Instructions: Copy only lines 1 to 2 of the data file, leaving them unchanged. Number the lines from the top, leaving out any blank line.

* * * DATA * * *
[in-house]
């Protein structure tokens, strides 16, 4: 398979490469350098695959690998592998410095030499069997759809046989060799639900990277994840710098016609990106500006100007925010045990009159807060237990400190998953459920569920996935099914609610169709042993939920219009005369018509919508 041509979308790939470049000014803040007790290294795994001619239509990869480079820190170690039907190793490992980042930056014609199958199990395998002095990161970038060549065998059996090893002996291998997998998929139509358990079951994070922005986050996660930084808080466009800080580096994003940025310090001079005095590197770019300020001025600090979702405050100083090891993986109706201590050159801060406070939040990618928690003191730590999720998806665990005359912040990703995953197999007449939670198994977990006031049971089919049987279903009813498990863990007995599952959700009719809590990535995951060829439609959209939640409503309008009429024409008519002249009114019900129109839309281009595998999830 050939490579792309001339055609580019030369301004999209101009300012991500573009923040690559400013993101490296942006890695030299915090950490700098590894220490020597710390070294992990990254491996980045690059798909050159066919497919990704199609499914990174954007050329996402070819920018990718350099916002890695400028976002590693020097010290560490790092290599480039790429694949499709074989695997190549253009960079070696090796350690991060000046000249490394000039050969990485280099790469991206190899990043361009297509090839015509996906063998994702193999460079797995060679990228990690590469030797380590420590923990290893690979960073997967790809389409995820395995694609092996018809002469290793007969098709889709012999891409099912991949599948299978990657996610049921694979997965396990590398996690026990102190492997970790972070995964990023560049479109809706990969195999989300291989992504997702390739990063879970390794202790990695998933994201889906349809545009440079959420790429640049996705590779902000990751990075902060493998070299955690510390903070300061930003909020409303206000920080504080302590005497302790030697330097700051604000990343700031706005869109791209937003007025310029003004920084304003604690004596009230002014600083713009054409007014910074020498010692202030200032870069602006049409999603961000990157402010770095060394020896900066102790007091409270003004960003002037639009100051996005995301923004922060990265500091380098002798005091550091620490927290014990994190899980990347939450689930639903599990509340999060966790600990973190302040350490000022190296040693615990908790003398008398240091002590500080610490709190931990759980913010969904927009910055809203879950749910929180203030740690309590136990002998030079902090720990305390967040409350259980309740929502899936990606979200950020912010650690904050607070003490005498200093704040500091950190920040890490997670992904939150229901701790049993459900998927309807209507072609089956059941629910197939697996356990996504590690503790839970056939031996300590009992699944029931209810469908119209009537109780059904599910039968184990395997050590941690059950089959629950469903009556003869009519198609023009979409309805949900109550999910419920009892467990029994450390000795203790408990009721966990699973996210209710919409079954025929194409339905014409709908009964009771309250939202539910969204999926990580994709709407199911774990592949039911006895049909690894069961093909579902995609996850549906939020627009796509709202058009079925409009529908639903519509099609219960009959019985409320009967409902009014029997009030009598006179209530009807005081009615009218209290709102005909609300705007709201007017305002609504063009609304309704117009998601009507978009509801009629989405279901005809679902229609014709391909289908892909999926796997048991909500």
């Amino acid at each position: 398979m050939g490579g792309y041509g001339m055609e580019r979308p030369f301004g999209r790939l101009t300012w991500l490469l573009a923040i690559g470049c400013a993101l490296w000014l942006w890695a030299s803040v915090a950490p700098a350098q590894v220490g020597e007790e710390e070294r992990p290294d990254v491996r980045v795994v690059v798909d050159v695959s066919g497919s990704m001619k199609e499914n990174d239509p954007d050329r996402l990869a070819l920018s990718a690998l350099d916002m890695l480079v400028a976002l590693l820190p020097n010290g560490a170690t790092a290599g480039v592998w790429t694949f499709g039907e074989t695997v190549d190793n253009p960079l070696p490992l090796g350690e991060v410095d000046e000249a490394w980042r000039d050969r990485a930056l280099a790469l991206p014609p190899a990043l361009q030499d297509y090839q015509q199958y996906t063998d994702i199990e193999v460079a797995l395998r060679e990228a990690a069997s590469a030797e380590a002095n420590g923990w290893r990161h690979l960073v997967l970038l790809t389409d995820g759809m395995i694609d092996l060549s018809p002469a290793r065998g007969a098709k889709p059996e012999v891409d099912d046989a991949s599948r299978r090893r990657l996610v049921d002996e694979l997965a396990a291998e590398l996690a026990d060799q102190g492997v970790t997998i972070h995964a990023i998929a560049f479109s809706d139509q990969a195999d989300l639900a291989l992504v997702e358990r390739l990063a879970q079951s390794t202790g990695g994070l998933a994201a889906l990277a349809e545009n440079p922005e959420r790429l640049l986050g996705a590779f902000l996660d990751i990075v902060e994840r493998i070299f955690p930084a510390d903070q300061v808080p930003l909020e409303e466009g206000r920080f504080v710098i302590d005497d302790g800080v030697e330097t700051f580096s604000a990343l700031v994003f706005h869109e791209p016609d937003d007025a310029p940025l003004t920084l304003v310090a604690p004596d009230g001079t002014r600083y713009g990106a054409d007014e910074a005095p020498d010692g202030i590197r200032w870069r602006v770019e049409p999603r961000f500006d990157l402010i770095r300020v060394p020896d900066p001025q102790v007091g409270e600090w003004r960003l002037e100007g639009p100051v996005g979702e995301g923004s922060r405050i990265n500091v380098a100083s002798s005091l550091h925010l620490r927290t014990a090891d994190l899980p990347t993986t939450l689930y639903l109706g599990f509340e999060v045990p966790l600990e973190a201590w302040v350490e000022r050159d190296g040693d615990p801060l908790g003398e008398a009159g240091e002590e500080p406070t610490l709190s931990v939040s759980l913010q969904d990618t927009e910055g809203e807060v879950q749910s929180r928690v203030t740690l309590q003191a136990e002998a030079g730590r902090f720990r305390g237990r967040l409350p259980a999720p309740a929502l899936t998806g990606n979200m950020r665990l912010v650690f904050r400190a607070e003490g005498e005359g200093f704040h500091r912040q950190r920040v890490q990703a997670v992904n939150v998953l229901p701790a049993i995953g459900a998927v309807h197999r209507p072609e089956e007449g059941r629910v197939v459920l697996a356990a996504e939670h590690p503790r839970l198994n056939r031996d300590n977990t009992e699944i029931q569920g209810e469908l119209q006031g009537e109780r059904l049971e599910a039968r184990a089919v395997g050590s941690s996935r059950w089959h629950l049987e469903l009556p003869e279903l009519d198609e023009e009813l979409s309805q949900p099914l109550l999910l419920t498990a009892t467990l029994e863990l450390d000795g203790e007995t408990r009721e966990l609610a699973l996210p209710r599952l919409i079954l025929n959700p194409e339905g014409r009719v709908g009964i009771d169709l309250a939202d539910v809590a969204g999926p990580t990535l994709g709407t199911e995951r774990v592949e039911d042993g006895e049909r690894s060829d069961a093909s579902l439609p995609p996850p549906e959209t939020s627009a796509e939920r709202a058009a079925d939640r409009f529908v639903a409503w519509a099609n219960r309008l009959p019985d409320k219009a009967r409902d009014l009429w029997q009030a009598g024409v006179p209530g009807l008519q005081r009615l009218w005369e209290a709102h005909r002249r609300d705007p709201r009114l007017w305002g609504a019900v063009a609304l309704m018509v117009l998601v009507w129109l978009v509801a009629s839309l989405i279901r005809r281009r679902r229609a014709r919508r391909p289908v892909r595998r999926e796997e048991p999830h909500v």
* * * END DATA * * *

[in-house]
């Protein structure tokens, strides 16, 4: 398979490469350098695959690998592998410095030499069997759809046989060799639900990277994840710098016609990106500006100007925010045990009159807060237990400190998953459920569920996935099914609610169709042993939920219009005369018509919508 041509979308790939470049000014803040007790290294795994001619239509990869480079820190170690039907190793490992980042930056014609199958199990395998002095990161970038060549065998059996090893002996291998997998998929139509358990079951994070922005986050996660930084808080466009800080580096994003940025310090001079005095590197770019300020001025600090979702405050100083090891993986109706201590050159801060406070939040990618928690003191730590999720998806665990005359912040990703995953197999007449939670198994977990006031049971089919049987279903009813498990863990007995599952959700009719809590990535995951060829439609959209939640409503309008009429024409008519002249009114019900129109839309281009595998999830 050939490579792309001339055609580019030369301004999209101009300012991500573009923040690559400013993101490296942006890695030299915090950490700098590894220490020597710390070294992990990254491996980045690059798909050159066919497919990704199609499914990174954007050329996402070819920018990718350099916002890695400028976002590693020097010290560490790092290599480039790429694949499709074989695997190549253009960079070696090796350690991060000046000249490394000039050969990485280099790469991206190899990043361009297509090839015509996906063998994702193999460079797995060679990228990690590469030797380590420590923990290893690979960073997967790809389409995820395995694609092996018809002469290793007969098709889709012999891409099912991949599948299978990657996610049921694979997965396990590398996690026990102190492997970790972070995964990023560049479109809706990969195999989300291989992504997702390739990063879970390794202790990695998933994201889906349809545009440079959420790429640049996705590779902000990751990075902060493998070299955690510390903070300061930003909020409303206000920080504080302590005497302790030697330097700051604000990343700031706005869109791209937003007025310029003004920084304003604690004596009230002014600083713009054409007014910074020498010692202030200032870069602006049409999603961000990157402010770095060394020896900066102790007091409270003004960003002037639009100051996005995301923004922060990265500091380098002798005091550091620490927290014990994190899980990347939450689930639903599990509340999060966790600990973190302040350490000022190296040693615990908790003398008398240091002590500080610490709190931990759980913010969904927009910055809203879950749910929180203030740690309590136990002998030079902090720990305390967040409350259980309740929502899936990606979200950020912010650690904050607070003490005498200093704040500091950190920040890490997670992904939150229901701790049993459900998927309807209507072609089956059941629910197939697996356990996504590690503790839970056939031996300590009992699944029931209810469908119209009537109780059904599910039968184990395997050590941690059950089959629950469903009556003869009519198609023009979409309805949900109550999910419920009892467990029994450390000795203790408990009721966990699973996210209710919409079954025929194409339905014409709908009964009771309250939202539910969204999926990580994709709407199911774990592949039911006895049909690894069961093909579902995609996850549906939020627009796509709202058009079925409009529908639903519509099609219960009959019985409320009967409902009014029997009030009598006179209530009807005081009615009218209290709102005909609300705007709201007017305002609504063009609304309704117009998601009507978009509801009629989405279901005809679902229609014709391909289908892909999926796997048991909500």